For Some, No Contact is the only option for recovery, but it hurts, especially at those times of year that our Patriarchal Society expects families to live the happily ever after…Tweet
This year, more than any, my own ‘No Contact’ has felt good. No ‘guilt’ pangs. No ‘what if’s’ or ‘if only’s’ and no more green eyed monster raising her head when she sees all the posts displaying the genuinely happy (and maybe not so…) Mum’s and Daughters sharing their love openly, for all to see, on social media. Yet I found myself vulnerable and triggered. Why?
I have taken some time to reflect and share my thoughts with you here.
Maybe it’s because I am working with more and more daughters, healing their Mother-Daughter Wounds? Maybe because the years are ticking by, blurring the hurt into the distant past? Maybe because I am once again, happy, with my own family unit? Or maybe because these last 10 years I have lived within a multi-cultural society where judgments are not so easily passed? Or maybe as I get older, I have become oblivious to them?
Looking back, I have a clear recollection of my own family and friends who shunned me. The finger was pointed by the people supposedly closest to me. “It must be Samantha’s fault… no parent would reject their child… she must have done something terrible…”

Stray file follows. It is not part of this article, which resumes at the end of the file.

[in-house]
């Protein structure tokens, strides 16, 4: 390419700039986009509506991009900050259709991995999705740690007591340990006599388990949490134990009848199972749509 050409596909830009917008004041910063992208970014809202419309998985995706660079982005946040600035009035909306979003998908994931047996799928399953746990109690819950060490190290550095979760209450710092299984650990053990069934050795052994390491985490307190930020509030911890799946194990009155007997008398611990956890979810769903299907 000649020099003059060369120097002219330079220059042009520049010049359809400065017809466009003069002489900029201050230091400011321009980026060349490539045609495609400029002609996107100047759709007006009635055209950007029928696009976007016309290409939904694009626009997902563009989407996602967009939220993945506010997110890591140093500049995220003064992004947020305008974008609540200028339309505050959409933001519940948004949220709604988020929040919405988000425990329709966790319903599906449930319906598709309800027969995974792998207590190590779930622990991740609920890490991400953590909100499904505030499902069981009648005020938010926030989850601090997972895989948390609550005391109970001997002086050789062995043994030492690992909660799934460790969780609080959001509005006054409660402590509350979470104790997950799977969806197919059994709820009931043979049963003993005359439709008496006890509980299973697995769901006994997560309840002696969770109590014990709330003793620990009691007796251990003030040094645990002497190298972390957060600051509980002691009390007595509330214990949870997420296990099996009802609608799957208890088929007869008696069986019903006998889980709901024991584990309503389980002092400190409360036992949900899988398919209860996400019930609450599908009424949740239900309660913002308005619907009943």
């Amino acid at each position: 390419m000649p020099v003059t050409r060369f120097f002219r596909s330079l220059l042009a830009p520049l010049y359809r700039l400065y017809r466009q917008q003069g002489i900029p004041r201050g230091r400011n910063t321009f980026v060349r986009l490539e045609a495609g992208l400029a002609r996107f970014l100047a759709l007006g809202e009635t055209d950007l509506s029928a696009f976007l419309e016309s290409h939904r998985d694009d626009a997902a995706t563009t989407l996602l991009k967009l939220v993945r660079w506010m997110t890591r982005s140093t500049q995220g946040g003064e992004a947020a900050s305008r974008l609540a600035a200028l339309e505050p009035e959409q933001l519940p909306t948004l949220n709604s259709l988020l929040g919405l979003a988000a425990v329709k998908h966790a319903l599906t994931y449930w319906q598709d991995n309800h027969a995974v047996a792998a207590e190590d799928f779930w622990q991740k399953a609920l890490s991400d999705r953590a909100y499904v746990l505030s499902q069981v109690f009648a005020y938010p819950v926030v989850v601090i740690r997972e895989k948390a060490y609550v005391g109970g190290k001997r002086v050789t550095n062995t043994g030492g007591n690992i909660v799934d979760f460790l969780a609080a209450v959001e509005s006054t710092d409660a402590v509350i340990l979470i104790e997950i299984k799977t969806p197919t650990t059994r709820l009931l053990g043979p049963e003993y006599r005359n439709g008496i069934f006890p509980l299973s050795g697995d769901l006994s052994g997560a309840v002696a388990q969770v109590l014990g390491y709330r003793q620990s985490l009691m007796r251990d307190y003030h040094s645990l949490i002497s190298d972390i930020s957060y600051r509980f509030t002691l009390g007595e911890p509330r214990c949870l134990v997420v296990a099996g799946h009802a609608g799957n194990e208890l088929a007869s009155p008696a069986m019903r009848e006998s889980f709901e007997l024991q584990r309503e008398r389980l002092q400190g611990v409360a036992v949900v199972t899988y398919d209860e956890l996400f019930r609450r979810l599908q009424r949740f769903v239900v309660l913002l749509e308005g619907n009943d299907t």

Of course, my own vast research and learning has revealed that the Patriarchal Paradigm, prevalent in my own British culture, is largely responsible for this reaction. Ironically, it also has responsibility for the difficult relationships between mothers and daughters, but that is a story for another day.
In Spain, I lived in a country where Catholicism reigned. Everybody’s family was ‘extended’ but nobody judged my own lack of family. My small family was welcomed with open-arms, me, my husband, my son. Even though many had met my parents prior, when I explained, I was not judged. I think we were something of a novelty in the little Spanish village we chose to live. It was pretty well accepted that we were ‘different’ and having witnessed the lack of genuine affection between mother and daughter, the Matriarchal Society was sympathetic to my situation. The Spanish are ‘vulnerable’ in their expression of affection in comparison to my own culture. Sons will walk arm in arm with their fathers, embrace and kiss them in public. Grandparents are respected and cared for, continuing to hold status within the family. Mothers are revered, husbands adore their wives, expressing their pride and love freely. And children are oh so very, very precious. They are treated as children for as long as their pride will allow, parents readily accepting their role as a parent long into their adult child’s future. Love within family is genuinely unconditional.